The 2023 offseason has been uncharted territory so far for perennial FCS powerhouse North Dakota State. Not only are the Bison coming off a championship loss for the first time in their illustrious history since moving to Division I, but they are also seeing a side of the transfer portal that they aren’t used to.
Losing players to the NFL is something that NDSU fans have become accustomed to seeing on a yearly basis and this spring will be no different in that respect. The Bison have three players that have already received invites to the annual NFL Scouting Combine in Indianapolis and are likely to be drafted in April. Fullback Hunter Luepke, offensive lineman Cody Mauch and tight end Noah Gindorff... three of the program’s staple players over the last several years... will join a long list of Bison to make it to the pros. That, though, has been the only normal part of the winter for North Dakota State.
What is not normal is the fact that 12 NDSU players have hit the transfer portal and opted to leave the program on their own volition. What’s more is that several of those players served as starters at some point during the 2022 season that once again resulted in NDSU playing for a title in Frisco.
The day after the regular season came to a close, the Bison saw DB Marques Sigle dip his name into the portal along with two of his teammates in receiver DJ Hart and running back Dominic Gonnella. Those three, of course, were not part of the playoff run. Several others who were, however, have since followed in the same footsteps. Courtney Eubanks, Jalen Bussey, Phoenix Sproles and Kobe Johnson all played a key role in getting NDSU back to the promised land earlier this month but all will be playing elsewhere next fall.
It’s a troubling trend for sure, but just how impactful will it be? Johnson, for instance, was one of the latest to hit the portal and he may very well be the biggest loss moving into next season. Over the last four years he’s racked up 2,566 rushing yards with 18 scores and has played a pivotal part in the team’s two championships during that span. This last year alone, Johnson nearly hit the 1,000-yard mark on the ground and averaged 7.5 yards per carry.
The departures of Eubanks and Sproles will be big hits as well. Sproles, who has served as a receiver for the Bison since 2018, helped NDSU win three championships and, while he saw a significantly reduced workload in 2022, still ended his Bison career with 61 receptions for 888 yards and five touchdowns. Eubanks was just as important on the other side of the ball with 47 tackles (35 solo) and an interception last season.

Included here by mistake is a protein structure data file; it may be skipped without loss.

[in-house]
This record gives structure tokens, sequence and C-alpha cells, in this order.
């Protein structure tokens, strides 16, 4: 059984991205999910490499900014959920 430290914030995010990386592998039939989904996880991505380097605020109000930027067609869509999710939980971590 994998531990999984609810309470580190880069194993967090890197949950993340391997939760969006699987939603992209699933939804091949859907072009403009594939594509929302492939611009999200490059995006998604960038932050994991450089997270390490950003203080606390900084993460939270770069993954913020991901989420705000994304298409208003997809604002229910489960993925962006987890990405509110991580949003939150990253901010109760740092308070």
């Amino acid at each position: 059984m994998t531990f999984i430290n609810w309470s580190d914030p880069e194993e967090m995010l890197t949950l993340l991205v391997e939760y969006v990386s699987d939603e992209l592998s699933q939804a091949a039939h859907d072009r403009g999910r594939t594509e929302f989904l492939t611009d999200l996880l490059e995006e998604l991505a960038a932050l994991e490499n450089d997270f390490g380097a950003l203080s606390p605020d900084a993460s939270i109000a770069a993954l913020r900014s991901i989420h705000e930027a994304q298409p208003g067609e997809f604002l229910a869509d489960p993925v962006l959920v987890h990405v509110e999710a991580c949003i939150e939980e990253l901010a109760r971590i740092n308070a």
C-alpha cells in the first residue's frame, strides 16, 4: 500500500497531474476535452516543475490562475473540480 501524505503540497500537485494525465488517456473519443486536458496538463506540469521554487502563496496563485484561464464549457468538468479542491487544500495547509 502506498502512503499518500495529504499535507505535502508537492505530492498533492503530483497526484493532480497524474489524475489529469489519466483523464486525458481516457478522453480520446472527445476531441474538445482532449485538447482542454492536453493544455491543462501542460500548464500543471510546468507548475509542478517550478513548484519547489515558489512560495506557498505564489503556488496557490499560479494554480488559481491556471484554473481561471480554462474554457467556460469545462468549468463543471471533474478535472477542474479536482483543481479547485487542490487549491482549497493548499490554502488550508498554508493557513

It all begs the question: why are so many high-profile guys leaving what is undoubtedly one of the premier programs in the subdivision and what will things look like for the Bison in 2023 because of it? Seeing where these guys are going may provide some insight into that.
Sproles has found a new home with FBS newcomer and longtime Bison postseason rival James Madison. Sigle is now with Kansas State and Gonnella is heading to South Florida. The Sun Belt, Big 12 and AAC can provide opportunities, be them financial or otherwise, that the Missouri Valley simply cannot.
NIL or not, though, it’s quite common for players at the FCS level to move up for FBS chances especially if moving within the FCS is almost assuredly a step down as it would be leaving NDSU. Programs at the next level generally have more eyes, better TV deals and can often (but not always) be a clearer path to the pros. Several big-name FCS guys have already found new FBS teams. Former Montana State running back Isaiah Ifanse is now a member of San Jose State while standout Austin Peay receiver Drae McCray is with Texas Tech. On the whole, this isn’t anything new.
It is new for the Bison, however, there’s still plenty of talent with a lot of experience on the roster. Receiver Zach Mathis, safety Dawson Weber and quarterback Cam Miller are still around, amongst several others. As of right now, it won’t be a lineup that is completely unfamiliar to NDSU followers when the 2023 campaign kicks off in the fall and if there’s any team and coaching staff equip to deal with roster overturn it’s this one.
That being said, we aren’t often talking about North Dakota State in an uncertain light like this - that itself is notable. It’s probably not time to hit the panic button right now, but keeping tabs on NDSU over the next few months will be very interesting.